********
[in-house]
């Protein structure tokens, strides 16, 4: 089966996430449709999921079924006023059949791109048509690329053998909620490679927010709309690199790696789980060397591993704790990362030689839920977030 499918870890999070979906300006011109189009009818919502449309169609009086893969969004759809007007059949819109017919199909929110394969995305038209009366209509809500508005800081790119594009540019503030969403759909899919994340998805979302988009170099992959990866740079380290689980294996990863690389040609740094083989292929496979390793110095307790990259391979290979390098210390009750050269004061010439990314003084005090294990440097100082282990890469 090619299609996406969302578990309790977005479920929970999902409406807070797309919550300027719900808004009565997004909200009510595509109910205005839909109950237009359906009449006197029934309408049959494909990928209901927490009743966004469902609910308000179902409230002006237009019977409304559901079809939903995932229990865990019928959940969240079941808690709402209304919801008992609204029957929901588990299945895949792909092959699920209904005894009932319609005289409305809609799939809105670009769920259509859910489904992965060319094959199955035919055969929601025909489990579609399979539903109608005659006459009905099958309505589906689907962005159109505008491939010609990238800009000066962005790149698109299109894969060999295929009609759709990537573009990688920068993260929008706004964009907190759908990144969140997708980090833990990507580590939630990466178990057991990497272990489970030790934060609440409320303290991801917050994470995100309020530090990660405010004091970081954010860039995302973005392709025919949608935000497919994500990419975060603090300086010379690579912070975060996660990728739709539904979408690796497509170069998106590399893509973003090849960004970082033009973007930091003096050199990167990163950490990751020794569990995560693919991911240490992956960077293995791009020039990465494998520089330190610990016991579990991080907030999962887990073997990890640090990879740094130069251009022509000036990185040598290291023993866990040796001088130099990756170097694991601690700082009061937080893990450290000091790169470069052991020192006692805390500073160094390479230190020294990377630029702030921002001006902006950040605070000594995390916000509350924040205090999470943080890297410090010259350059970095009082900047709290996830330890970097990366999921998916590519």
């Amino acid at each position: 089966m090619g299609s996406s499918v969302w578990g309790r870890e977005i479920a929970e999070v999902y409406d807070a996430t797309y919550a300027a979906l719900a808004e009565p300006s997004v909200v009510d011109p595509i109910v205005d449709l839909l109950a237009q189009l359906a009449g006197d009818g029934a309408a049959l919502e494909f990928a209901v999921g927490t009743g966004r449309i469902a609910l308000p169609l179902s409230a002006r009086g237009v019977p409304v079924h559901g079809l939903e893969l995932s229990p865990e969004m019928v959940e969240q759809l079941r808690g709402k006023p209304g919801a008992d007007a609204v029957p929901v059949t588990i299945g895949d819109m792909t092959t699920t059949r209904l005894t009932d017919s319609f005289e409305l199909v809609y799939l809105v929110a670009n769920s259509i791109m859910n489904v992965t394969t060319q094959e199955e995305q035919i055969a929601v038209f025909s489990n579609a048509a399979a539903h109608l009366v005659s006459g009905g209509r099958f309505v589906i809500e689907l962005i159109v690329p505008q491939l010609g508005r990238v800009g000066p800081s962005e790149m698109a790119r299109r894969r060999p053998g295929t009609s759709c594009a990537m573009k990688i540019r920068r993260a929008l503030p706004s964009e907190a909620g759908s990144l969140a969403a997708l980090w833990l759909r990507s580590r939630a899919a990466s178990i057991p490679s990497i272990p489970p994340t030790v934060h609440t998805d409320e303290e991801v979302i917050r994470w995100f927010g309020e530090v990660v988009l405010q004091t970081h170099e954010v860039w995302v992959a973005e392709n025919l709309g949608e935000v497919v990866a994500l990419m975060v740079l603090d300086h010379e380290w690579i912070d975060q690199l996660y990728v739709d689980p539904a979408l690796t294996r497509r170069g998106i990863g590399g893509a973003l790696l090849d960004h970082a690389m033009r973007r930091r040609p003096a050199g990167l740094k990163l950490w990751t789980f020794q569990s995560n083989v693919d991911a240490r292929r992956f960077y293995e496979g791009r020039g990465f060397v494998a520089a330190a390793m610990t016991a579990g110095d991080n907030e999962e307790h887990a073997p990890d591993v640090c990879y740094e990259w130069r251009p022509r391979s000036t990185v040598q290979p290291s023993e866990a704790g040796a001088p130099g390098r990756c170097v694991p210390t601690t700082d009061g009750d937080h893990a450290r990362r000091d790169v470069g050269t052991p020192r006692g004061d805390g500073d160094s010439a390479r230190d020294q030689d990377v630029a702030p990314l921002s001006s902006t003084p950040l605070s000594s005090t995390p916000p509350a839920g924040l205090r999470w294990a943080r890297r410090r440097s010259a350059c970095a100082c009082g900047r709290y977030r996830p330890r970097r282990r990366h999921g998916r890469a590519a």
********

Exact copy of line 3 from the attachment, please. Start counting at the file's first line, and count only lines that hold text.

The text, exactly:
């Amino acid at each position: 089966m090619g299609s996406s499918v969302w578990g309790r870890e977005i479920a929970e999070v999902y409406d807070a996430t797309y919550a300027a979906l719900a808004e009565p300006s997004v909200v009510d011109p595509i109910v205005d449709l839909l109950a237009q189009l359906a009449g006197d009818g029934a309408a049959l919502e494909f990928a209901v999921g927490t009743g966004r449309i469902a609910l308000p169609l179902s409230a002006r009086g237009v019977p409304v079924h559901g079809l939903e893969l995932s229990p865990e969004m019928v959940e969240q759809l079941r808690g709402k006023p209304g919801a008992d007007a609204v029957p929901v059949t588990i299945g895949d819109m792909t092959t699920t059949r209904l005894t009932d017919s319609f005289e409305l199909v809609y799939l809105v929110a670009n769920s259509i791109m859910n489904v992965t394969t060319q094959e199955e995305q035919i055969a929601v038209f025909s489990n579609a048509a399979a539903h109608l009366v005659s006459g009905g209509r099958f309505v589906i809500e689907l962005i159109v690329p505008q491939l010609g508005r990238v800009g000066p800081s962005e790149m698109a790119r299109r894969r060999p053998g295929t009609s759709c594009a990537m573009k990688i540019r920068r993260a929008l503030p706004s964009e907190a909620g759908s990144l969140a969403a997708l980090w833990l759909r990507s580590r939630a899919a990466s178990i057991p490679s990497i272990p489970p994340t030790v934060h609440t998805d409320e303290e991801v979302i917050r994470w995100f927010g309020e530090v990660v988009l405010q004091t970081h170099e954010v860039w995302v992959a973005e392709n025919l709309g949608e935000v497919v990866a994500l990419m975060v740079l603090d300086h010379e380290w690579i912070d975060q690199l996660y990728v739709d689980p539904a979408l690796t294996r497509r170069g998106i990863g590399g893509a973003l790696l090849d960004h970082a690389m033009r973007r930091r040609p003096a050199g990167l740094k990163l950490w990751t789980f020794q569990s995560n083989v693919d991911a240490r292929r992956f960077y293995e496979g791009r020039g990465f060397v494998a520089a330190a390793m610990t016991a579990g110095d991080n907030e999962e307790h887990a073997p990890d591993v640090c990879y740094e990259w130069r251009p022509r391979s000036t990185v040598q290979p290291s023993e866990a704790g040796a001088p130099g390098r990756c170097v694991p210390t601690t700082d009061g009750d937080h893990a450290r990362r000091d790169v470069g050269t052991p020192r006692g004061d805390g500073d160094s010439a390479r230190d020294q030689d990377v630029a702030p990314l921002s001006s902006t003084p950040l605070s000594s005090t995390p916000p509350a839920g924040l205090r999470w294990a943080r890297r410090r440097s010259a350059c970095a100082c009082g900047r709290y977030r996830p330890r970097r282990r990366h999921g998916r890469a590519a």